As a Nerves IoT framework hobbyist, I enjoy learning the very basics of the electronics through writing Elixir programs that run on my Raspberry Pis.
Today I will talk about the HD44780 Character LCD display with the serial interface. There are multiple ways to use the serial interface between an LCD and a Raspberry Pi, but here I will use a typical inexpensive I2C piggyback board as an example.
Here are the items I prepared:
Raspberry Pi Zero W
- This can be any target device that the Nerves project supports.
Micro SD card
- We will burn our firmware on a micro SD card.
16x2 LCD display with I2C serial interface
- Typically this is less than US$10 and it is pre-assembled.
- Many inexpensive I2C boards use 8-Bit I/O Expander PCF8574 but please check what I/O expander yours uses.
- Handson Technology I2C Serial Interface 1602 LCD Module User Guide summarizes the typical specifications of the PCF8574-based I2C module.
- Four female-to-female jumber wires
- Nerves - IoT platform built with Elixir
- elixir-circuits/circuits_i2c - Communicate over I2C from Elixir
- mnishiguchi/lcd_display - Use character liquid crystal display (LCD) in Elixir
Clone the demo project
$ git clone email@example.com:mnishiguchi/lcd_display.git $ cd lcd_display/examples/nerves_hello_lcd
Set necessary environment variables. The demo project assumes you will use WIFI so two WIFI related values (ssid and psk) are required to be set. The
MIX_TARGET environment variable can be any target tag that Nerves supports.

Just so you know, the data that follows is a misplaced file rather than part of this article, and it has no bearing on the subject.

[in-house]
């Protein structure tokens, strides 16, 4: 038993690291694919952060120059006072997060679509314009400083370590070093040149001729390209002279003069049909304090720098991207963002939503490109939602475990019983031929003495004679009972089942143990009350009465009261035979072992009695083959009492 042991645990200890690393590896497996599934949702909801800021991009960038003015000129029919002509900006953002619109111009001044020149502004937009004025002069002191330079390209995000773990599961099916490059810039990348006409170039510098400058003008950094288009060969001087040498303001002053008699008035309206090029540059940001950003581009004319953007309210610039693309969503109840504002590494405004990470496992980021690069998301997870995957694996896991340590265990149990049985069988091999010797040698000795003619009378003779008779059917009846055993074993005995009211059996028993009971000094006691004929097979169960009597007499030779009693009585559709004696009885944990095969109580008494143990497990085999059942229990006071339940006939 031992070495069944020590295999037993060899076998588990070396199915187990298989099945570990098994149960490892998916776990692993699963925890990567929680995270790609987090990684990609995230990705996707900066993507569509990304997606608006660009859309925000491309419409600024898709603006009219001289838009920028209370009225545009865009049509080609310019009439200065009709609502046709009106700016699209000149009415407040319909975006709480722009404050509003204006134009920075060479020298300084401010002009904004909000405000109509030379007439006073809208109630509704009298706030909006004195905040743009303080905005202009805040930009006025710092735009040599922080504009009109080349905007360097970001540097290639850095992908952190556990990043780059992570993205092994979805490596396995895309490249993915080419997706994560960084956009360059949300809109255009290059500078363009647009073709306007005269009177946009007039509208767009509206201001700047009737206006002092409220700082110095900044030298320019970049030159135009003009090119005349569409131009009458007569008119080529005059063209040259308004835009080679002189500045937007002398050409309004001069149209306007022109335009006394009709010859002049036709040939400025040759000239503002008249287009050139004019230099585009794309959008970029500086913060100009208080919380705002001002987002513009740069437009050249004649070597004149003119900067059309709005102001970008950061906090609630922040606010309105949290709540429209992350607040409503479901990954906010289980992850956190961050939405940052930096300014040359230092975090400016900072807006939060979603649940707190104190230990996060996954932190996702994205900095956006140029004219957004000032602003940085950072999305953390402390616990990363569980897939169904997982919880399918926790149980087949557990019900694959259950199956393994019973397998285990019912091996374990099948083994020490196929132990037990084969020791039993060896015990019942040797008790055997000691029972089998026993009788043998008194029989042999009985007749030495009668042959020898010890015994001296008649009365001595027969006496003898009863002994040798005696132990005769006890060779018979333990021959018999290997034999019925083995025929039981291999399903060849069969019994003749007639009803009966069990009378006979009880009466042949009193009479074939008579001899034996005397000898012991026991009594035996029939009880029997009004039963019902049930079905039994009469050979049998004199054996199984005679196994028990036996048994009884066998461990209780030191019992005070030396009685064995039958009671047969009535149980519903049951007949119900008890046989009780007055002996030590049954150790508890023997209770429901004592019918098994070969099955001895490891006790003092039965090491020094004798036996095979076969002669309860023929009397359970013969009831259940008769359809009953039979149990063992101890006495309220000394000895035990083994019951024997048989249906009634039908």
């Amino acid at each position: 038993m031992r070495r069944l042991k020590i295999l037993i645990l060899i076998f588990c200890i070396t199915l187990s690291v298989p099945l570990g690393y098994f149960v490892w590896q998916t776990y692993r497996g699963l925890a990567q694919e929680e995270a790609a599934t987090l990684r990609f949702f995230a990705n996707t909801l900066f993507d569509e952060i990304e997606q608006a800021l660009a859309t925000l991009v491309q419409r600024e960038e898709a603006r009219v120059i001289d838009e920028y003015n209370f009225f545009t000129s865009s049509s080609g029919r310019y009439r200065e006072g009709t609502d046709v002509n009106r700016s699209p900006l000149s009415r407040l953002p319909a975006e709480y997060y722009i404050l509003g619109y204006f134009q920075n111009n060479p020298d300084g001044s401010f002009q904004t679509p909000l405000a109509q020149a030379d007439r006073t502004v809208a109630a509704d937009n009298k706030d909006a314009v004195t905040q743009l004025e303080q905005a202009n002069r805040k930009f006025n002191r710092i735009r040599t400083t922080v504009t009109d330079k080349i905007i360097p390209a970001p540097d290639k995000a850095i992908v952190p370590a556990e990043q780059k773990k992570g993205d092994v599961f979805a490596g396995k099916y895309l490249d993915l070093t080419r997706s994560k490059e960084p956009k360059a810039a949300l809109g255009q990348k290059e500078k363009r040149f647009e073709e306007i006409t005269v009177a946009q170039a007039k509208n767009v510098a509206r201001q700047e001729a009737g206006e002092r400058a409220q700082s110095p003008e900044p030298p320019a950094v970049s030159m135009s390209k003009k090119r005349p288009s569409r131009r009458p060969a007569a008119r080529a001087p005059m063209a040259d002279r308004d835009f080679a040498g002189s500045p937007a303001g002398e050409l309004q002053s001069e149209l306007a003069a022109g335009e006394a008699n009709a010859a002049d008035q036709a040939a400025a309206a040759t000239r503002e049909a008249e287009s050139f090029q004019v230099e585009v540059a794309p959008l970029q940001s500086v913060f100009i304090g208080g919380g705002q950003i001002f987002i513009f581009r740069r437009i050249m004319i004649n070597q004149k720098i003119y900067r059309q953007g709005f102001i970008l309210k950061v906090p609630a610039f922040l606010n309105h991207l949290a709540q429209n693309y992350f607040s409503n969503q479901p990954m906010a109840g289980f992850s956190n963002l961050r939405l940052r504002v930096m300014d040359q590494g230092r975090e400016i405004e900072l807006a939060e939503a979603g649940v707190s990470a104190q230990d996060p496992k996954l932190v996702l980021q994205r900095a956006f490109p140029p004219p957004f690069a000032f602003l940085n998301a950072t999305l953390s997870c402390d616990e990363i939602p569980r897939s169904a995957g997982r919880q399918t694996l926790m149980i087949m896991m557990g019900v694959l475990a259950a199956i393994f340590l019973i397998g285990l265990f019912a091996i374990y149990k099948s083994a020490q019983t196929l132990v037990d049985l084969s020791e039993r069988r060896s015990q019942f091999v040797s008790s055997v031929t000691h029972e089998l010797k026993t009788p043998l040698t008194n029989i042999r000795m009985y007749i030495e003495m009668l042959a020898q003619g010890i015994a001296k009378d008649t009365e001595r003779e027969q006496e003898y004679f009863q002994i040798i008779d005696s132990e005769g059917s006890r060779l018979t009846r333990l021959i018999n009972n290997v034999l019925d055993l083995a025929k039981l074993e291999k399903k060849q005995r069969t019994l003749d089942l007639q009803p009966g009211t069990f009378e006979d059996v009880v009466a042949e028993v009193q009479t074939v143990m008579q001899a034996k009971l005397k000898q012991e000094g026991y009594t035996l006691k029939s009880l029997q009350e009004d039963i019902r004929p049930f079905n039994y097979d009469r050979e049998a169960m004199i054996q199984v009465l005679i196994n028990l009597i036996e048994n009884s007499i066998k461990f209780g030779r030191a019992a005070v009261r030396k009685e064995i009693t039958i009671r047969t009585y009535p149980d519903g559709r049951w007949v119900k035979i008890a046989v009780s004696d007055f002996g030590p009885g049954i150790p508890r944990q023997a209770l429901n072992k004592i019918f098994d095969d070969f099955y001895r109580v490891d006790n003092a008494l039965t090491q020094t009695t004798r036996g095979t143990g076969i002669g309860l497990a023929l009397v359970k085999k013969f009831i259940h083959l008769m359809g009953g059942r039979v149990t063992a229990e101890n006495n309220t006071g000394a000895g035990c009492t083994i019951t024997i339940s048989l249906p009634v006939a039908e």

$ export WIFI_SSID=_____ # your WIFI id $ export WIFI_PSK=______ # your WIFI password $ export MIX_TARGET=rpi0 # your target board
$ mix deps.get
$ mix firmware
Insert the SD card into your host machine (e.g. laptop) and run the following command to burn the firmware to that SD card.
$ mix firmware.burn
Insert that SD card into your target board (e.g. Raspberry Pi) and power it on.
Check the connection.
$ ping nerves.local
SSH into your target board, then interactive Elixir shell will start.
$ ssh nerves.local Interactive Elixir (1.11.2) - press Ctrl+C to exit (type h() ENTER for help) Toolshed imported. Run h(Toolshed) for more info. RingLogger is collecting log messages from Elixir and Linux. To see the messages, either attach the current IEx session to the logger: RingLogger.attach or print the next messages in the log: RingLogger.next iex(1)>
RingLogger.attach then log messages will be outputted.
Follow the instructions in mnishiguchi/lcd_display README to show "Hello" text.
For the other supported commands, please refer to
Here is the command I use for testing the LCD. It runs various commands one after another.
Different products out there may use a differnt I/O expander internally.
At first, I was under the impression that all the I2C boards would do exactly the same thing. That is not true at all. There is no gurantee the same program works for all the serial interface boards.
So the lesson I learned is even if two products look similar, it is a good idea to still check what I/O expander is mounted on a board and check the pin assignment between the I/O expander and the LCD display.
I totally underestimated the difficulty level of desoldering. I messed up two LCDs. First of all, desoldering itself is difficult to me at least. Secondly, a solder sucker can peel the printed metal sheet. I do not know the name of it, but I mean by the metal bits on which we solder to connect the header pins.
The lesson I learned is to avoid desoldering whenever possible.
Many I2C boards only support one pin for the backlight, using pins 1 to 16.
For the 16-pin standard LCDs, there is no issue, but for the 18-pin RGB LCDs, the pin #16 is for the Red LED. So the backlight can always be red if only that pin is connected not the Green and the Blue pins. I should have use a standard LCD, not the RGB one.
The lesson I learned is to make plans before using the RGB LCD.
They say SparkFun Qwiic Connect System makes the I2C connection easy.
The USB port can be used for connecting a LCD.
Here are my study notes on HD44780 LCD, I/O expanders, I2C interface etc in case they may be helpful for somebody.